Doctors have so far failed to master a new, required way of prescribing medicines for patients and many pharmacies are returning their customers to their doctors if the prescriptions are incorrect, the Sme daily wrote on December 6, while noting that part of the problem is incorrectly stating the active medicinal substance.
The president of the Association of Private Doctors, Ladislav Pásztor, told Sme that doctors who do not prescribe medications using a computer are having problems and this is about half of the total number of doctors. The chaos has been caused primarily by a change in the law when on December 1 doctors must prescribe the active medicinal substance and not the brand-name drug.
A pharmacist is then supposed to offer the patient a medication with the effective ingredient at the lowest price and the final selection of which drug to choose is up to the patient after being advised by the pharmacist. Pásztor said many doctors have not managed to fully adapt to the changes coming from the recent amendment to the law.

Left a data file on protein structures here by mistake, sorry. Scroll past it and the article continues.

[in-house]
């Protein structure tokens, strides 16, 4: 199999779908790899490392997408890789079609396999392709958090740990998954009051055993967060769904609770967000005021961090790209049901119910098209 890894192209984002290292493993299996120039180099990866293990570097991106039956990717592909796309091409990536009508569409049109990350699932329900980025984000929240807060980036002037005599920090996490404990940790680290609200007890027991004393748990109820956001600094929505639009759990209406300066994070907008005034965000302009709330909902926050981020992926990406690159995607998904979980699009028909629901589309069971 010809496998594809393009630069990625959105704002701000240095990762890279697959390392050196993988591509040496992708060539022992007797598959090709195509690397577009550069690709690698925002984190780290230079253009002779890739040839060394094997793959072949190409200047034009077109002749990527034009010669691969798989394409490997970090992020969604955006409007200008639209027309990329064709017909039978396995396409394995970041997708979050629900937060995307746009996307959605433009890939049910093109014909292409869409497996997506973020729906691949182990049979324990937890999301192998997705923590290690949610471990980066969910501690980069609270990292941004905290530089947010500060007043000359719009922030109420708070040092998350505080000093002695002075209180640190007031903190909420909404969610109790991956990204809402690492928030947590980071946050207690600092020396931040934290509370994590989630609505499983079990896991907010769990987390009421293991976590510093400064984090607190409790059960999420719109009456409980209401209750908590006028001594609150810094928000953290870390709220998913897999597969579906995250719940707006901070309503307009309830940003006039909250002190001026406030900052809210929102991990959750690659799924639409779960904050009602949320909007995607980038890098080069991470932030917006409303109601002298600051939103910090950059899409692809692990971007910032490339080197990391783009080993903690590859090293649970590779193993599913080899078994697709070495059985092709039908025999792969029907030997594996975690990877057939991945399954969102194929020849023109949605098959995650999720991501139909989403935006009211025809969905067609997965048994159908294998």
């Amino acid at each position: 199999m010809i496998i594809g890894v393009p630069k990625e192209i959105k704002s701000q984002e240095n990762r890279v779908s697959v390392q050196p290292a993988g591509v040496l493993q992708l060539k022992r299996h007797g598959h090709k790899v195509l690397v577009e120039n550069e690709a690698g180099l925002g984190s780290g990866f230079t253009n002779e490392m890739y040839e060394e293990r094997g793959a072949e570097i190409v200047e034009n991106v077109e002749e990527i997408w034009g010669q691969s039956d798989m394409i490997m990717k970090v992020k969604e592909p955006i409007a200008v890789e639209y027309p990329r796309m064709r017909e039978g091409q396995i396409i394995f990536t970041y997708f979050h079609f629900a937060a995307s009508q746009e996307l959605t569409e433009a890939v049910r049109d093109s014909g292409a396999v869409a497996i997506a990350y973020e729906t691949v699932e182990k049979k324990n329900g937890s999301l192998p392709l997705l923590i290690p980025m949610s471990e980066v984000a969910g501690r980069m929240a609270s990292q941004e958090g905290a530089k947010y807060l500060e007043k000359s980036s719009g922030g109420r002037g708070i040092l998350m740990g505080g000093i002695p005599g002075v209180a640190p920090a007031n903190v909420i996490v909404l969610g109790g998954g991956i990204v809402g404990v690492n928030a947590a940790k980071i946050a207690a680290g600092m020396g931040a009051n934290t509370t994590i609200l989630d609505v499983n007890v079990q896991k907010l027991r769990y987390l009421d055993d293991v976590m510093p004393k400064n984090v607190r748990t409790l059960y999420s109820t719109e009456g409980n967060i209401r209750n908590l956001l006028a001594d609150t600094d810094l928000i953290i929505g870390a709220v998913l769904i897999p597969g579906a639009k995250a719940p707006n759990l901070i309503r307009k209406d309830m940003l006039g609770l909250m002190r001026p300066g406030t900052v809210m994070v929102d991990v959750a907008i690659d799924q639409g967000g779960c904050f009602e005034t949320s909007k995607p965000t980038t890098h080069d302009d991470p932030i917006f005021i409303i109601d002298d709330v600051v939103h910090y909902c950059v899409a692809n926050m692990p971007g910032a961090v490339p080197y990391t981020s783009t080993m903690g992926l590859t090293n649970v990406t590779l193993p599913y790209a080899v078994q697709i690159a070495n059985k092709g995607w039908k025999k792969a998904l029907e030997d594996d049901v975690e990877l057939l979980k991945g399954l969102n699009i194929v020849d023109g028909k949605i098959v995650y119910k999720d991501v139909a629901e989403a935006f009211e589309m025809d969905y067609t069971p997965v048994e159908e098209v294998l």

The Health Ministry stated it did not know about problems surrounding the new method of prescribing drugs and added that it had prepared a 127-page manual on its website to instruct doctors.
The head of the Association for Better Pharmacies, Vladimíra Gromová, said that if a prescription is not completed correctly, a pharmacist is forced to send the patient back to the doctor to rewrite it, adding that Slovakia’s health insurers will not pay their part if the prescription is not correct.
Compiled by Zuzana Vilikovská from press reports
The Slovak Spectator cannot vouch for the accuracy of the information presented in its Flash News postings.
6. Dec 2011 at 14:00